Saudi Crown Prince Mohammed bin Salman has laid the foundation stone for the kingdom’s first nuclear research reactor as calls grow in the US for a halt to nuclear talks with the Riyadh regime, which has been rattled by a scandal over the murder of dissident journalist Jamal Khashoggi.
The official Saudi Press Agency reported that the project had been launched during bin Salman’s visit to King Abdulaziz City for Science and Technology in Riyadh on Monday.
The reactor was among seven projects launched by the prince during the visit, said the report.
It did not provide details on when the reactor – which is said to serve research and development purposes – would be constructed
Bin Salman, also known as MbS, has been pushing for an atomic deal with the United States that could pave the way for the Saudi regime to enrich uranium, prompting speculation that the regime might be planning to develop nuclear weapons in the long run.
Before the outbreak of the Khashoggi scandal, US President Donald Trump had already drew criticism at home over plans to secure a nuclear deal with Riyadh at the cost of a domestic law that bans recipients of nuclear technology from enriching uranium and reprocessing plutonium, which could be used to produce fuel for nuclear weapons.
Bin Salman, during his visit earlier this year to the US, even spoke of producing nuclear weapons. He told US media that Riyadh would be quick to build nuclear bombs if Iran does so.
The civilian nature of Iran’s nuclear program has on multiple occasions been verified by the International Atomic Energy Agency.
The Saudi crown prince, who is in Washington for nuclear talks, says Riyadh will quickly develop nuclear bombs if Iran does so.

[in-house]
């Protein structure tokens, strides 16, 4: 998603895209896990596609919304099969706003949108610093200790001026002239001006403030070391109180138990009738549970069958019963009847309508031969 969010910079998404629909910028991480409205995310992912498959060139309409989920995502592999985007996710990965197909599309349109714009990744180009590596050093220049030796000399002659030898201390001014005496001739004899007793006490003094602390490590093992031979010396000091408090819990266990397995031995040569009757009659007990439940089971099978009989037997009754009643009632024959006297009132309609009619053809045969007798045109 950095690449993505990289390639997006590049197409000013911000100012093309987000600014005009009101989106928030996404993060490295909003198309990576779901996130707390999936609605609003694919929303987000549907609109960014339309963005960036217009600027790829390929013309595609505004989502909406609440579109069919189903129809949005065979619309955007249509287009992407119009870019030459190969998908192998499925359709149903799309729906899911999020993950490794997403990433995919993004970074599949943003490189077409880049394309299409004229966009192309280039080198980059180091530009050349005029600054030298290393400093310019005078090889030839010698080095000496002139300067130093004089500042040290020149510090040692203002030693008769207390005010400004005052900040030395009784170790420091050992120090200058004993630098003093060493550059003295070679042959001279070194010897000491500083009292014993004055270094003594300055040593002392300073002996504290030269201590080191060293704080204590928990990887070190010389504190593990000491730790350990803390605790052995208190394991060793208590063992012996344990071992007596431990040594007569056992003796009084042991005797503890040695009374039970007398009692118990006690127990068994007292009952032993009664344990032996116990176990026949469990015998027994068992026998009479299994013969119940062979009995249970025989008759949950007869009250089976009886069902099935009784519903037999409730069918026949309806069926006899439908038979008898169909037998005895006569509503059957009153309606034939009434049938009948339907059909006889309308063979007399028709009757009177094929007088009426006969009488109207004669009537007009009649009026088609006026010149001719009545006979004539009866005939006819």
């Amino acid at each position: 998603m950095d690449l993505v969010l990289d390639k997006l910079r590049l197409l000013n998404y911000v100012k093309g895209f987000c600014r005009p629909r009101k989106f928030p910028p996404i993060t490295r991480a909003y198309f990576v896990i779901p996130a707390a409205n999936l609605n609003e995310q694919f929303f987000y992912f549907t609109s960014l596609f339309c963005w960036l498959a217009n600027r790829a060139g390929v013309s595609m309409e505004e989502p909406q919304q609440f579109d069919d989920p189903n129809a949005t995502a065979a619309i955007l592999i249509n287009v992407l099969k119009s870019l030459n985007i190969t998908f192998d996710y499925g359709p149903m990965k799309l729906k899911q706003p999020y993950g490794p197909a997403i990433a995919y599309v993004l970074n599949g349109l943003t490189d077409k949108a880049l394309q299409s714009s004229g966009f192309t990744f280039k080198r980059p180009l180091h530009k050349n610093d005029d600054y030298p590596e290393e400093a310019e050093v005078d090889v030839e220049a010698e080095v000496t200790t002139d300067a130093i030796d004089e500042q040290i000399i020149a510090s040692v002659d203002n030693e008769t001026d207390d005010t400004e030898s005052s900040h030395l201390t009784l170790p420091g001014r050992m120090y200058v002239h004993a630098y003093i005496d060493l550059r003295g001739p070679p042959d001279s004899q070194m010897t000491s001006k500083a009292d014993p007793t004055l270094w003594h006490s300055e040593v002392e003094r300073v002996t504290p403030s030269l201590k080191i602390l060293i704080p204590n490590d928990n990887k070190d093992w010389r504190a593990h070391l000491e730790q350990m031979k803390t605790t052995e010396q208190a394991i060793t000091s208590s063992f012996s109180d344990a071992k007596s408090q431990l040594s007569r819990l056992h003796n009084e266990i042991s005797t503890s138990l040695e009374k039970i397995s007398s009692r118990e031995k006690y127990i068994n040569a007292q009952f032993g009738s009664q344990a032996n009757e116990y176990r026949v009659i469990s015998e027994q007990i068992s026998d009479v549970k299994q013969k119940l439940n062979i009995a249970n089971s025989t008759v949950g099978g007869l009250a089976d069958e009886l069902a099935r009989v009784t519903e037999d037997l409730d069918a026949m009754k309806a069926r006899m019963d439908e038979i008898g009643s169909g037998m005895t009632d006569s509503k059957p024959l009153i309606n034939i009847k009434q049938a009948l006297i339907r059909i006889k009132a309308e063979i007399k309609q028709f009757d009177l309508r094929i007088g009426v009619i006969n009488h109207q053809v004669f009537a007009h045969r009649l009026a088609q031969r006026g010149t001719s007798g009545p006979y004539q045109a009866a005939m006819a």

In recent weeks, a fresh controversy has been raised surrounding the US-Saudi nuclear talks as Riyadh’s rulers stand accused of murdering Khashoggi upon his entry into the kingdom’s consulate in Istanbul, Turkey, in early October.
Turkish investigations have so far found that people from bin Salman’s inner circle were part of a team of 15 Saudi operatives that perpetrated the crime.
Riyadh has admitted that Khashoggi was murdered inside its diplomatic mission, but sought to shield its powerful crown prince from the widening crisis, claiming bin Salman had not been aware of the scheme.
There have been calls inside the US and elsewhere in the world for sanctions against the Saudi regime over the case.
Late last month, a group of American senators asked Trump to suspend the nuclear negotiations amid the scandal.
“The ongoing revelations about the murder of Saudi journalist Jamal Khashoggi, as well as certain Saudi actions related to Yemen and Lebanon, have raised further serious concerns about the transparency, accountability, and judgment of current decision makers in Saudi Arabia,” the senators wrote in a letter to the US president.
“We therefore request that you suspend any related negotiations for a US-Saudi civil nuclear agreement for the foreseeable future,” they added.